World War Z: A Thrilling Ride Despite Its Flaws

A review of the 2013 film World War Z, starring Brad Pitt, and how it manages to deliver a thrilling ride despite its flaws.
World War Z: A Thrilling Ride Despite Its Flaws
Photo by Oxana Melis on Unsplash

World War Z: A Thrilling Ride Despite Its Flaws

As a self-proclaimed zombie purist, I was skeptical about the film adaptation of Max Brooks’ bestselling novel, World War Z. The book’s unique storytelling approach, which presented a collection of survivor’s tales, didn’t seem easily translatable to the big screen. However, Brad Pitt, Marc Forster, and company have managed to create a damn good movie that’s surprisingly effective in its hybrid of action and horror.

One of the most significant departures from the book is the use of fast zombies. As someone who prefers the slow, inevitable creep of the undead, I was hesitant about this choice. However, the film’s execution of fast zombies is impressive, and it’s easy to see why they opted for this approach. The zombies are depicted as a force of nature, like a tsunami or a flash flood, overwhelming and unstoppable.

The film’s balance of tension and action is well-executed, with a strong sense of chaos and disorientation during the intense action sequences. While some viewers may find the shaky camerawork overwhelming, it adds to the sense of immersion and urgency.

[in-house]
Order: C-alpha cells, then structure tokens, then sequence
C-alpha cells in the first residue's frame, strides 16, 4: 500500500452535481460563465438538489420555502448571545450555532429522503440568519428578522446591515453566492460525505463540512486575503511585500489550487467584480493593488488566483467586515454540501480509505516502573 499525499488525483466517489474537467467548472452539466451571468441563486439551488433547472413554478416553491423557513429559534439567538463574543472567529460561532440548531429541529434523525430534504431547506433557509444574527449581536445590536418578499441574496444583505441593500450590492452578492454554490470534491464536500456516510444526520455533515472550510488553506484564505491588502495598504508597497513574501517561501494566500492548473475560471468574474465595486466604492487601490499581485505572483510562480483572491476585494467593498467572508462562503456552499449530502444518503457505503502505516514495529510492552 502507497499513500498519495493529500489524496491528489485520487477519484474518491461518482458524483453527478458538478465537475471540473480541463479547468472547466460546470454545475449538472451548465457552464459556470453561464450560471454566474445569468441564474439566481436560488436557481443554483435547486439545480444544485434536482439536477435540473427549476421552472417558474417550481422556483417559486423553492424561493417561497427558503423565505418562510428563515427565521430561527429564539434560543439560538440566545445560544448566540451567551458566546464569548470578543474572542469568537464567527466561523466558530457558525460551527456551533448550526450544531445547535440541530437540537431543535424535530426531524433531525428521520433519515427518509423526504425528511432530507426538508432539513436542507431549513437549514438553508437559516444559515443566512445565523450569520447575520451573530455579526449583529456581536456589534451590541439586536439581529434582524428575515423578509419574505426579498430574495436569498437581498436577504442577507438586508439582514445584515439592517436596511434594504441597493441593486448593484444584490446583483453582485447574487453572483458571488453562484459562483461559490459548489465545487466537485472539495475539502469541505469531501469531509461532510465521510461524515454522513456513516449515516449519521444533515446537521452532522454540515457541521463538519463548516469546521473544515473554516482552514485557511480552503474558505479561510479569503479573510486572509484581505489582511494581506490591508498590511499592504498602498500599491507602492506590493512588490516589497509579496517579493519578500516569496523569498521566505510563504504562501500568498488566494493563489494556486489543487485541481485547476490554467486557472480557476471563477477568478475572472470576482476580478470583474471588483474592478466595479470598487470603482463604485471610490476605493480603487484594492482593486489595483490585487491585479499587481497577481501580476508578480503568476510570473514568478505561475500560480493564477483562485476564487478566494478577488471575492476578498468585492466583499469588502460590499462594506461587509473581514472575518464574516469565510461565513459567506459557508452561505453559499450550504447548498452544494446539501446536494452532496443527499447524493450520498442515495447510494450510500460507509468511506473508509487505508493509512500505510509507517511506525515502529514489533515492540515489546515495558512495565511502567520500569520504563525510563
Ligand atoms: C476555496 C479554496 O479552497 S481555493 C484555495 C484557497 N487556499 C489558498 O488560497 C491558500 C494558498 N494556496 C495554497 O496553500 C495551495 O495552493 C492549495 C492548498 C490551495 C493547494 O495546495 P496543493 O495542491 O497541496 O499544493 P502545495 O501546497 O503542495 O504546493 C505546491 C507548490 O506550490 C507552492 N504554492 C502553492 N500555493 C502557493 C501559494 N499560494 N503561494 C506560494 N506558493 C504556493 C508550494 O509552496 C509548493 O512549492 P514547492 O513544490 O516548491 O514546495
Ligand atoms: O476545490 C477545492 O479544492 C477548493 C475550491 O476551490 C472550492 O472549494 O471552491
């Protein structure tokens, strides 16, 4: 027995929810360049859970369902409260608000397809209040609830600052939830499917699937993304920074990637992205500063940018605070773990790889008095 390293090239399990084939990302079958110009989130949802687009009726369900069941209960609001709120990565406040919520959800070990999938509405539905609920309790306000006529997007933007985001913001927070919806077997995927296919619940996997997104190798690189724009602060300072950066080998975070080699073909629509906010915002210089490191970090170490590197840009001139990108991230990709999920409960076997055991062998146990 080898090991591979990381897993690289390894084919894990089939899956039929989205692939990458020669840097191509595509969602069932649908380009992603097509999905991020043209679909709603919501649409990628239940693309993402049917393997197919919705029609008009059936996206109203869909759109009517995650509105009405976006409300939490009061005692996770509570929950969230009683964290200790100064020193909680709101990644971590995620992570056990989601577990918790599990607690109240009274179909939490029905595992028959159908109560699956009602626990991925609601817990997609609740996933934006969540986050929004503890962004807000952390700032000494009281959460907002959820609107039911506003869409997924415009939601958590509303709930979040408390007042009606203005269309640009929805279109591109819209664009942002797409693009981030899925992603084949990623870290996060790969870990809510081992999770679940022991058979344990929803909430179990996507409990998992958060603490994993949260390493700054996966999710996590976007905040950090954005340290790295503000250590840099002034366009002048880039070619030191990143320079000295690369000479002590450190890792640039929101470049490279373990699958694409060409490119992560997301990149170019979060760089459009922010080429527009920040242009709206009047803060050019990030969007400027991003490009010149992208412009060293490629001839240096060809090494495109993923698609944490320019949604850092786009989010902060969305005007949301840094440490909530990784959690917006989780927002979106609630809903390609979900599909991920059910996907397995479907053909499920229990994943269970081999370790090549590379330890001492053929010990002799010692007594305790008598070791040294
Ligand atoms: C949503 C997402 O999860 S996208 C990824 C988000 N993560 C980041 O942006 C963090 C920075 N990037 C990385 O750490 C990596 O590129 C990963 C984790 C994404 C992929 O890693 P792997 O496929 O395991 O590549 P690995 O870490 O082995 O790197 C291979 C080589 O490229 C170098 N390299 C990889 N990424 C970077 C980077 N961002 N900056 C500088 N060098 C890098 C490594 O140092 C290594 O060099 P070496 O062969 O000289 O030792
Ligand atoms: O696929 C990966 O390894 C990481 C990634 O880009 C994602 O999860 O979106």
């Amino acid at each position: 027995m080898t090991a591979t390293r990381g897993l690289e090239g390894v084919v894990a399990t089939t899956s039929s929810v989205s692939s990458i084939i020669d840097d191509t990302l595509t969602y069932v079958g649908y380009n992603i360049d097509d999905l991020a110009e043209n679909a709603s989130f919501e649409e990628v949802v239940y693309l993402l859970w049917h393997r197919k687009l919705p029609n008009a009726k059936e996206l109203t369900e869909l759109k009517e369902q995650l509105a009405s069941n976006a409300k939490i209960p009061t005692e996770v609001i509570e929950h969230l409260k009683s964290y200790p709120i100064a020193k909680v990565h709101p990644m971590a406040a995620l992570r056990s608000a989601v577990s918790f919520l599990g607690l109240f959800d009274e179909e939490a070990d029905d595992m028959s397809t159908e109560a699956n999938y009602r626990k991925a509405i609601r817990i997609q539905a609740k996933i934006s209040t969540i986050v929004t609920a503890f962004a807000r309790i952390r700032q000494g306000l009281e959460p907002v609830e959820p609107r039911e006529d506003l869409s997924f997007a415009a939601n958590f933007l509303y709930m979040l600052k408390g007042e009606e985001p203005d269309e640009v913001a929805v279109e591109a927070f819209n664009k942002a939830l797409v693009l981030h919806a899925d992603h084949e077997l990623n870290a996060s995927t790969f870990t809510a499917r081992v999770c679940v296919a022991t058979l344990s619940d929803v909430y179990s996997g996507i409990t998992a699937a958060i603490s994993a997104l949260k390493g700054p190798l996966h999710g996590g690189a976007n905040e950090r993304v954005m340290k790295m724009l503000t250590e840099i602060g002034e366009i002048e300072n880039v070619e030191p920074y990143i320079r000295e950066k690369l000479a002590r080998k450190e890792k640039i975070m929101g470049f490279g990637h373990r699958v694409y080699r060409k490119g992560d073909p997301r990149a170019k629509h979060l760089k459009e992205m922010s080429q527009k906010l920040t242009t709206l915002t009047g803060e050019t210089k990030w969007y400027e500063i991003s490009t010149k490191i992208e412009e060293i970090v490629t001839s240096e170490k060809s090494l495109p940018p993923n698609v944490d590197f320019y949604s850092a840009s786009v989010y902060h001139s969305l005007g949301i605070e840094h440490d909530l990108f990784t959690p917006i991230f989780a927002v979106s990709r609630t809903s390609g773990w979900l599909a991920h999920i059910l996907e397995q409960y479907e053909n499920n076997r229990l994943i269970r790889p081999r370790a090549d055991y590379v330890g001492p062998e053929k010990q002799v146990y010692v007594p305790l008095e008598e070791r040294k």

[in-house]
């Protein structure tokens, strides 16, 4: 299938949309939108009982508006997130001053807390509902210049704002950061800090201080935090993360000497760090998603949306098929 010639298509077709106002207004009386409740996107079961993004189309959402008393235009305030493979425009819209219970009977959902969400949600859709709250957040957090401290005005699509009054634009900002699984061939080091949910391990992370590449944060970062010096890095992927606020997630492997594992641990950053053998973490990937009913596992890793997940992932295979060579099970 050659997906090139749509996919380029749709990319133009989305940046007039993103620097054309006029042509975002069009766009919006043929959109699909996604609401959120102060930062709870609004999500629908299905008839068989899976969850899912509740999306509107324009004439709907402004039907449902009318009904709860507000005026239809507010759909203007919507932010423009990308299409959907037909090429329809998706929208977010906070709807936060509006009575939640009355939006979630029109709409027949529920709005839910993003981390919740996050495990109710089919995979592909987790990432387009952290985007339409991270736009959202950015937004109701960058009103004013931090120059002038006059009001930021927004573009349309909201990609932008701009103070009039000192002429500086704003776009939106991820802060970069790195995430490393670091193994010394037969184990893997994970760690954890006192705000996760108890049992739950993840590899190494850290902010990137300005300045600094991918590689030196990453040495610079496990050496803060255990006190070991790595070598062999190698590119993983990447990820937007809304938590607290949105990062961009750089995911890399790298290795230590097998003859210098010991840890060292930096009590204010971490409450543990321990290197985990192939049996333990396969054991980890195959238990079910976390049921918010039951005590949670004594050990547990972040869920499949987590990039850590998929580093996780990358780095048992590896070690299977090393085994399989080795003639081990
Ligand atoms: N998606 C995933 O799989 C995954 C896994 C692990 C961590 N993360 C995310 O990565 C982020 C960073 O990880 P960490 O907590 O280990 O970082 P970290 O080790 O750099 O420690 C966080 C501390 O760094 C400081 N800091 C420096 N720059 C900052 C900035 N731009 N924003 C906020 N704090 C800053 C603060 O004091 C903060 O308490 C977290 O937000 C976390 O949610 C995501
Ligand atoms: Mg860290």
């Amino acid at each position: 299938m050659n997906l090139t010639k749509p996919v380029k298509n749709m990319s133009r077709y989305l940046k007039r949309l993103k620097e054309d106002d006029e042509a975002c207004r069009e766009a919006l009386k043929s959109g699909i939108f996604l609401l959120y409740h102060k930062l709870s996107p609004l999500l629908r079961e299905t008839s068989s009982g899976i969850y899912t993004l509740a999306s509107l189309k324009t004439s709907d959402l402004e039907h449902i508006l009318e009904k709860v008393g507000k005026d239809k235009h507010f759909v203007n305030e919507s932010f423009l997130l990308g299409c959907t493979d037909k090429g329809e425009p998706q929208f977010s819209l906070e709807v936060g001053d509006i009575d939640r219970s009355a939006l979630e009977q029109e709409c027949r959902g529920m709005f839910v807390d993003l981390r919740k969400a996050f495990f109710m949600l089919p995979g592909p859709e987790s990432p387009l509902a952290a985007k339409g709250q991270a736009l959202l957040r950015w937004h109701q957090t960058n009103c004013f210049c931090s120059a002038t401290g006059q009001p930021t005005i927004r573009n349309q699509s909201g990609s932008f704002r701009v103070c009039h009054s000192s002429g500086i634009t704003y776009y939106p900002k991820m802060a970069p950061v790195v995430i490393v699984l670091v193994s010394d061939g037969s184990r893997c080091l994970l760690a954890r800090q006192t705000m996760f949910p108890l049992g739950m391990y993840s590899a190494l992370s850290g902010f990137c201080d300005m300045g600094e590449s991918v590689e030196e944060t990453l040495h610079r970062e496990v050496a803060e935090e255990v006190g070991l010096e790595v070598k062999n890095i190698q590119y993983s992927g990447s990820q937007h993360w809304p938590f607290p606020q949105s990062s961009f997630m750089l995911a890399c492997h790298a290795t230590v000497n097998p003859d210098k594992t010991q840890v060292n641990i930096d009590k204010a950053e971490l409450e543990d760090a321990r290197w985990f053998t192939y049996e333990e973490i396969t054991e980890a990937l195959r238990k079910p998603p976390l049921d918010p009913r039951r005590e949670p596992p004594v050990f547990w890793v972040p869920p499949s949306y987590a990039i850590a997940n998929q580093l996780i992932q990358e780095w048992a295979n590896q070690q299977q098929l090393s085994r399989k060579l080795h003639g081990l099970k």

The cast, including Brad Pitt, Mirielle Enos, James Badge Dale, and Daniella Kertesz, deliver solid performances that elevate the film. The script, despite its troubled production history, manages to stay focused on the core story, even if the conclusion feels a bit rushed and unsatisfying.

Brad Pitt in World War Z

In the end, World War Z is a thrilling ride that’s well worth the watch. While it may not be perfect, it’s a testament to the power of good storytelling and clever filmmaking.

Zombies on the move

“Mother nature is a brutally proficient serial killer.” - World War Z

The film’s themes of global politics and the human condition are hinted at, but ultimately take a backseat to the action and horror. If you can get past the deviations from the source material, World War Z is a blast.

Chaos erupts in World War Z

One final thought: there’s no reason for World War Z to be in 3D except to take more of your money. No joke, I forgot it was in 3D at one point until I took off the glasses to rub my eyes.